by Sandra Budiansky
It’s the return of our Meet a Lofter series, where we go deep into the lives of our fellow writers. This time we’re talking to the very funny picture book author Audrey Day-Williams. You will find Audrey at many Writers’ Loft workshops and classes.If you happen to see Audrey around the Loft, make sure you say hi! Continue reading
Discussion questions prepared by Amanda Smith
Lita Judge’s biography of Mary Shelley, Mary’s Monster: Love, Madness, and How Mary Shelley Created Frankenstein, is the haunting story of events and circumstances that led Mary Shelley to write Frankenstein. It is a biography told in free-verse, with illustrations, and reads like a YA novel. By studying Judge’s novel, writers can examine tight purposeful story construction, word choice and symbolism.
Use the discussion questions on your own or with a book group to investigate Mary’s Monster. As you consider each question, take note of how your own manuscripts apply Judge’s methods.
These discussion questions were inspired by the KidLit Book Club meeting at The Writers’ Loft. We’d love to have you join us. Check out the Loft calendar to find out about our next meeting! Continue reading
By Angela Dell’Isola
By a virtual show of hands: when I say “world-building,” how many of you immediately think of Tolkien? Or George R.R. Martin? J.K. Rowling?
The term tends to be heavily linked to fantasy and science fiction, because it often implies building something from scratch: producing maps; coining new words, phrases, or languages (back to you, Tolkien!); and constructing full-fledged structures for the governments, economies, and social frameworks of their alternate realities.
This is one approach to world-building, and it’s yielded some pretty fantastic (see what I did there?) results. But is it the only approach? I don’t think so, and it’s not exclusive to fantasy and science fiction. World-building can be an important tool across all shelves, and it doesn’t need to be a 20,000-league dive. Cue “minimalist world-building.” It sounds like a total oxymoron, I know. Continue reading
In Rita Williams-Garcia’s middle grade novel Clayton Byrd Goes Underground, the sudden loss of a beloved grandfather, a disconnect between mother and son, and the young protagonist’s desire to become a Blues musician collide. By studying Williams-Garcia’s novel, writers can examine how to write sound and musical imagery, how to weave adult relationships and points of view into a middle grade novel, and how to use secondary or ancillary characters to create conflict, mood, tension and setting.
Use the discussion questions on your own or with a book group to investigate Clayton Byrd Goes Underground. As you consider each question, take note of how your own manuscripts apply Williams-Garcia’s methods.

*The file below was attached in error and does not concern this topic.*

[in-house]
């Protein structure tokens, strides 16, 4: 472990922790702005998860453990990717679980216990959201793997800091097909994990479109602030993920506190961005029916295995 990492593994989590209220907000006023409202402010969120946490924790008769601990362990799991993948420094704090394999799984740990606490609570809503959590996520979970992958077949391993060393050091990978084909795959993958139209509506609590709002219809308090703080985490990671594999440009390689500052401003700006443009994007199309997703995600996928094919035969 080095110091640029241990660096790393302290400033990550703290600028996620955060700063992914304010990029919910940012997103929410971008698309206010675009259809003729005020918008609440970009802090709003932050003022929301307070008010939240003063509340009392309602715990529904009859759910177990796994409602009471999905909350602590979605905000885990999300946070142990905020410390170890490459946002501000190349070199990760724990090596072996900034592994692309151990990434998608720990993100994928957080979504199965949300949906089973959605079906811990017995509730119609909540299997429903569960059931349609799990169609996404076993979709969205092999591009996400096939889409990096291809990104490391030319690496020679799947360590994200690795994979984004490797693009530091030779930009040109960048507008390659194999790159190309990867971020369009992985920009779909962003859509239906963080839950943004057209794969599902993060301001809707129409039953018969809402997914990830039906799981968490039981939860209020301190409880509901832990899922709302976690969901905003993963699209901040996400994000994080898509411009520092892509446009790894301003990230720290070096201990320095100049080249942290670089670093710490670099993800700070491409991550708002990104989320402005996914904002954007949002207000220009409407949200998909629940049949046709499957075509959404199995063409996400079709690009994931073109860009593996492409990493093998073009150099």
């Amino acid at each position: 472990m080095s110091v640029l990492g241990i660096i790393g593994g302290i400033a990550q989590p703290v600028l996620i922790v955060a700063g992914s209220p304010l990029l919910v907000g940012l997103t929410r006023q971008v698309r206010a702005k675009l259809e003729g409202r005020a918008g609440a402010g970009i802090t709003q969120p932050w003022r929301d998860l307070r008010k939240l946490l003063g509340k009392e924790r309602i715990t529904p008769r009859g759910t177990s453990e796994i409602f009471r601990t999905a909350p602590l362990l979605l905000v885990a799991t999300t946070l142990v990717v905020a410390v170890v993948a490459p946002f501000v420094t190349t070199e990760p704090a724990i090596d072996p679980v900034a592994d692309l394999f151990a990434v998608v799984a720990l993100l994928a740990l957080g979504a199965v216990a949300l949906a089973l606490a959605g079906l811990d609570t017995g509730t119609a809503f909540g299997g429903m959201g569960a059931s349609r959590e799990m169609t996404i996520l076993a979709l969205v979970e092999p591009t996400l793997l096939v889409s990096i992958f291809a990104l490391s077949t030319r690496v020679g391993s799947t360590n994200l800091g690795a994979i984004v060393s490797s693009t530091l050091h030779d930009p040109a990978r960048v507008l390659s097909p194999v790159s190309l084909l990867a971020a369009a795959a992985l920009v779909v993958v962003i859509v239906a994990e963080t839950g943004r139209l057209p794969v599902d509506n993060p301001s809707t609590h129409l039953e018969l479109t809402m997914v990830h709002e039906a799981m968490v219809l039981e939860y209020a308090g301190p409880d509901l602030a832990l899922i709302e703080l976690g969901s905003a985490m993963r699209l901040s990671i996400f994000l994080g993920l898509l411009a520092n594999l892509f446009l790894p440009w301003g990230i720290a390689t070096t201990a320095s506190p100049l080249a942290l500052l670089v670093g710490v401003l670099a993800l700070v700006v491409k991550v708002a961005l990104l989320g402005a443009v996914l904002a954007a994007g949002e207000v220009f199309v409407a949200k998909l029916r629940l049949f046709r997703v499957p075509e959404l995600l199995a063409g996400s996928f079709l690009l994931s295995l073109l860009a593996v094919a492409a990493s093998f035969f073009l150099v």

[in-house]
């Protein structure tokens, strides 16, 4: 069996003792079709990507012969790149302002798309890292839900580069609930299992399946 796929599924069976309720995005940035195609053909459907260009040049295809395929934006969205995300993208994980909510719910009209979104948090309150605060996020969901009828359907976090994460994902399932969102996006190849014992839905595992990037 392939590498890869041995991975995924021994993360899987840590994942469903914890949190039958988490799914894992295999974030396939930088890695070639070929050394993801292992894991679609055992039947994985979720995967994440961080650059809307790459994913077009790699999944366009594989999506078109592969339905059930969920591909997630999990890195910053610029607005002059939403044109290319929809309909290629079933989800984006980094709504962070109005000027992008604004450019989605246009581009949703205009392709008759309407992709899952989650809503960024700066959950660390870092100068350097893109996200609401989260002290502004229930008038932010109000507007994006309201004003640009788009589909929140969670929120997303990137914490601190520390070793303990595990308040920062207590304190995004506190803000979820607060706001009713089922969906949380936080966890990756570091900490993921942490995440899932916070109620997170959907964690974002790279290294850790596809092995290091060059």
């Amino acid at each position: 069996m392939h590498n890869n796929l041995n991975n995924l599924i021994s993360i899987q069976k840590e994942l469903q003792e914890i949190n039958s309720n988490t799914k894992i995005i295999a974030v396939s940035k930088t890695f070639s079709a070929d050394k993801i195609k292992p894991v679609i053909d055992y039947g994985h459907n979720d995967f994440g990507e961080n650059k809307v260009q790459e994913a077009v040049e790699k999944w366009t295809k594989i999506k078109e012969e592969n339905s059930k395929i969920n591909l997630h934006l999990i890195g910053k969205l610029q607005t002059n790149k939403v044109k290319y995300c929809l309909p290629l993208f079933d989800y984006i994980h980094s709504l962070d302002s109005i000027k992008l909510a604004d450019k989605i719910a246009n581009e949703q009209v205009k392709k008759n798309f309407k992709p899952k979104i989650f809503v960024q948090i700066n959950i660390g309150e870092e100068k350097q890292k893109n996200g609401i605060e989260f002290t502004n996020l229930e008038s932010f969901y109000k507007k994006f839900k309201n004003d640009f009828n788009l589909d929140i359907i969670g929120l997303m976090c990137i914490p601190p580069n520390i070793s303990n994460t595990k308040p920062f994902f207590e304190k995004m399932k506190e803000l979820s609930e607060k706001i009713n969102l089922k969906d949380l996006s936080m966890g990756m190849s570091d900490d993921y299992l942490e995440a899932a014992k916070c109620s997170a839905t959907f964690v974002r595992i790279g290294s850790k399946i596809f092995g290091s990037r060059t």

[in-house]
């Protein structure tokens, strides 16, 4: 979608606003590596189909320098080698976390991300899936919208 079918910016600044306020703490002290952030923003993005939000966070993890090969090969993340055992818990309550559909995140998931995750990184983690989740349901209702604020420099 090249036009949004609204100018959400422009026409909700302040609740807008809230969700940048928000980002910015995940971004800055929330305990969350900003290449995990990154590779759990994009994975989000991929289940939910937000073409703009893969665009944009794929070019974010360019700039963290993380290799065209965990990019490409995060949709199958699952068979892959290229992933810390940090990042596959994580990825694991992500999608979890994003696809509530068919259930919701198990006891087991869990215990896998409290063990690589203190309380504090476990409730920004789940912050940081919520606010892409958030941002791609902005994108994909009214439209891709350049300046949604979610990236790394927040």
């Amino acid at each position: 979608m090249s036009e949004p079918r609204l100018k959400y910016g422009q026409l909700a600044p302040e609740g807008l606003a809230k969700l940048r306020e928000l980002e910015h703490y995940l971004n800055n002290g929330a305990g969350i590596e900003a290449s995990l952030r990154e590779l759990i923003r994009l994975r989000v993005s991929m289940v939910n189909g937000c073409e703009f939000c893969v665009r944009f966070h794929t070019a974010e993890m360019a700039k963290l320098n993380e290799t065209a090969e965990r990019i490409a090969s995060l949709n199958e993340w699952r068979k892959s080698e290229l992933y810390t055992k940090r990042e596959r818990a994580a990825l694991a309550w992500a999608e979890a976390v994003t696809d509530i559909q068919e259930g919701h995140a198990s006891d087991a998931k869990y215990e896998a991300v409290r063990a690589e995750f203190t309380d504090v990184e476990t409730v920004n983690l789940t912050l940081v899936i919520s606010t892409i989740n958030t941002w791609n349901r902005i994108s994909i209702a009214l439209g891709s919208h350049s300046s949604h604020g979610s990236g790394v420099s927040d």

by Heather Kelly, Founder, The Writers’ Loft
As writers, it can be hard to take ourselves seriously. We write during the in-between times—when the house is quiet because no one else is awake, before and after our day job, and in the car waiting for a child to finish their school day. It can feel like writing is an aside, the first thing to ditch when real life rears its ugly head.
Taking our writing—and ourselves—seriously is the most important step toward success.
By doing something that might seem counterintuitive.
We drive more effectively toward our goal, and take ourselves more seriously, when we treat our writing like it’s a game. Continue reading
by Allison Pottern Hoch
It’s the beginning of the year and everything feels fresh and possible. Whether you’re still chipping away at a work-in-progress, starting something new, or staring down the lane at future publication dates, your writing life lies open before you.
But the wide-open possibility of an entire year doesn’t always jibe with reality—work, deadlines, kids, travel, housekeeping, health, pets. What has worked for me is mapping out a mix of fixed and flexible goals. This helps me have plan, self-motivate, and stay nimble as new opportunities present themselves. Continue reading
discussion questions prepared by Kelly Carey
Erika L. Sanchez’s novel I Am Not Your Perfect Mexican Daughter is a first-person narrative of a teenage girl struggling with her sister’s death, her parents’ disapproval, and ultimately with depression and attempted suicide. By studying Sanchez’s novel, writers can explore managing a depressed and potentially unlikeable main character, the balance of dialogue to narrative text, and the tools writers use to create tone in their novels. Continue reading